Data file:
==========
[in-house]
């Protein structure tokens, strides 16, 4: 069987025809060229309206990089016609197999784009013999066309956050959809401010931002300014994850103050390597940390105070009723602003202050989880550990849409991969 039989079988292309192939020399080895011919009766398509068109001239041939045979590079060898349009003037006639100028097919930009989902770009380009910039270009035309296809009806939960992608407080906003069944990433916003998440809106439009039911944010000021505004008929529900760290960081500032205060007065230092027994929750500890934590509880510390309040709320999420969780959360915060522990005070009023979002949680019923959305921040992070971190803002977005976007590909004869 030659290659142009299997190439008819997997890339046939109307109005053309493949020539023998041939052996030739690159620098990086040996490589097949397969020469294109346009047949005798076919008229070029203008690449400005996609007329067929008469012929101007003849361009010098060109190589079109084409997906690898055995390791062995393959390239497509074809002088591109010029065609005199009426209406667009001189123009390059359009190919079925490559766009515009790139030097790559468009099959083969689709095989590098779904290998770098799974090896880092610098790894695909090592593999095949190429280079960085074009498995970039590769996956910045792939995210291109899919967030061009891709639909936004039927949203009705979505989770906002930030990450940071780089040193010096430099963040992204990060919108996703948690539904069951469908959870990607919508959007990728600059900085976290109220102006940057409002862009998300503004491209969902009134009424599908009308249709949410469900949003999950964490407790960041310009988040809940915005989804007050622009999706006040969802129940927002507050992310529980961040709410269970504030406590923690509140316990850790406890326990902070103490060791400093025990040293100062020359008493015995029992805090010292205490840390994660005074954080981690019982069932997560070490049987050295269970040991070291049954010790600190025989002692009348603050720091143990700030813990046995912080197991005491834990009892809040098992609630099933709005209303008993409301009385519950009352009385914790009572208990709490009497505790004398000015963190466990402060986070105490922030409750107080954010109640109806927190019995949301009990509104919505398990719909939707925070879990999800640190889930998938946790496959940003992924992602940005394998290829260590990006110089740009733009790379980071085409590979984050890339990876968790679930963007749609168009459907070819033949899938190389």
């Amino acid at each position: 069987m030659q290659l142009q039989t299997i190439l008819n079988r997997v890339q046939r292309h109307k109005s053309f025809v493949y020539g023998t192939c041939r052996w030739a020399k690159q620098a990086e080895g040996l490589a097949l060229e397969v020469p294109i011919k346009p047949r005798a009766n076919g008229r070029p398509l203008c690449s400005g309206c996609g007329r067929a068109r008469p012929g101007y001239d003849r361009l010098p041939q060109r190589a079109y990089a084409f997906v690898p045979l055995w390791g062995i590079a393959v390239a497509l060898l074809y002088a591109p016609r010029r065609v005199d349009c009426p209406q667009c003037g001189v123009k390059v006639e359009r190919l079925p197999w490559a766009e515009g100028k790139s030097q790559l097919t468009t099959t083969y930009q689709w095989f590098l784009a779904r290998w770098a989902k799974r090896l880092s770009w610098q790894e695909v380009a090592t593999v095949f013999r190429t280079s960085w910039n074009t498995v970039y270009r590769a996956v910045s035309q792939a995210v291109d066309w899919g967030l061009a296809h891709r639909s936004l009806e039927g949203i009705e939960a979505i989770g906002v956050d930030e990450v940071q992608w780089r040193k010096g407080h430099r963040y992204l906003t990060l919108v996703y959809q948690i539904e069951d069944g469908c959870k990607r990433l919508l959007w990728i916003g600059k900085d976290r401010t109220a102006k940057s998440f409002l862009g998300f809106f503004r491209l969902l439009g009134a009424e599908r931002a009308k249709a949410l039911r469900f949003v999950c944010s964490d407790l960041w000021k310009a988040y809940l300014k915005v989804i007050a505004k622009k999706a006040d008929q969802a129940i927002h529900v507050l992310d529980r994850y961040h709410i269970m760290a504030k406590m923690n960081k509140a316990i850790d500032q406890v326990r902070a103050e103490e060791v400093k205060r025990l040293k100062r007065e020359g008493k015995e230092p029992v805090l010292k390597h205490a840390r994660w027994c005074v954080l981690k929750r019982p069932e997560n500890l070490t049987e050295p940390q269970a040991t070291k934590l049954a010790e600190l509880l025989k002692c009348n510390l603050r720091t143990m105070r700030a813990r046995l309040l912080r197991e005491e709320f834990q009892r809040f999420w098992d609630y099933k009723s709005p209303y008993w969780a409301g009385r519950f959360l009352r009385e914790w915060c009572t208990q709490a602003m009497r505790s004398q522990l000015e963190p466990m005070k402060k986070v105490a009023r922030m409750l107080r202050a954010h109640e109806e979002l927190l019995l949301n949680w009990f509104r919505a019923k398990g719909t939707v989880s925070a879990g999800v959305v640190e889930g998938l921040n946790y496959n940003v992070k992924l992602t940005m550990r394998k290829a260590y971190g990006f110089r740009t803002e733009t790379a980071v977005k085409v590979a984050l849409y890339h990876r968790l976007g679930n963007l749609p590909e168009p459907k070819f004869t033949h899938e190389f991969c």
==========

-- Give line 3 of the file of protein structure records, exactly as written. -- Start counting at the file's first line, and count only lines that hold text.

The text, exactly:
């Amino acid at each position: 069987m030659q290659l142009q039989t299997i190439l008819n079988r997997v890339q046939r292309h109307k109005s053309f025809v493949y020539g023998t192939c041939r052996w030739a020399k690159q620098a990086e080895g040996l490589a097949l060229e397969v020469p294109i011919k346009p047949r005798a009766n076919g008229r070029p398509l203008c690449s400005g309206c996609g007329r067929a068109r008469p012929g101007y001239d003849r361009l010098p041939q060109r190589a079109y990089a084409f997906v690898p045979l055995w390791g062995i590079a393959v390239a497509l060898l074809y002088a591109p016609r010029r065609v005199d349009c009426p209406q667009c003037g001189v123009k390059v006639e359009r190919l079925p197999w490559a766009e515009g100028k790139s030097q790559l097919t468009t099959t083969y930009q689709w095989f590098l784009a779904r290998w770098a989902k799974r090896l880092s770009w610098q790894e695909v380009a090592t593999v095949f013999r190429t280079s960085w910039n074009t498995v970039y270009r590769a996956v910045s035309q792939a995210v291109d066309w899919g967030l061009a296809h891709r639909s936004l009806e039927g949203i009705e939960a979505i989770g906002v956050d930030e990450v940071q992608w780089r040193k010096g407080h430099r963040y992204l906003t990060l919108v996703y959809q948690i539904e069951d069944g469908c959870k990607r990433l919508l959007w990728i916003g600059k900085d976290r401010t109220a102006k940057s998440f409002l862009g998300f809106f503004r491209l969902l439009g009134a009424e599908r931002a009308k249709a949410l039911r469900f949003v999950c944010s964490d407790l960041w000021k310009a988040y809940l300014k915005v989804i007050a505004k622009k999706a006040d008929q969802a129940i927002h529900v507050l992310d529980r994850y961040h709410i269970m760290a504030k406590m923690n960081k509140a316990i850790d500032q406890v326990r902070a103050e103490e060791v400093k205060r025990l040293k100062r007065e020359g008493k015995e230092p029992v805090l010292k390597h205490a840390r994660w027994c005074v954080l981690k929750r019982p069932e997560n500890l070490t049987e050295p940390q269970a040991t070291k934590l049954a010790e600190l509880l025989k002692c009348n510390l603050r720091t143990m105070r700030a813990r046995l309040l912080r197991e005491e709320f834990q009892r809040f999420w098992d609630y099933k009723s709005p209303y008993w969780a409301g009385r519950f959360l009352r009385e914790w915060c009572t208990q709490a602003m009497r505790s004398q522990l000015e963190p466990m005070k402060k986070v105490a009023r922030m409750l107080r202050a954010h109640e109806e979002l927190l019995l949301n949680w009990f509104r919505a019923k398990g719909t939707v989880s925070a879990g999800v959305v640190e889930g998938l921040n946790y496959n940003v992070k992924l992602t940005m550990r394998k290829a260590y971190g990006f110089r740009t803002e733009t790379a980071v977005k085409v590979a984050l849409y890339h990876r968790l976007g679930n963007l749609p590909e168009p459907k070819f004869t033949h899938e190389f991969c």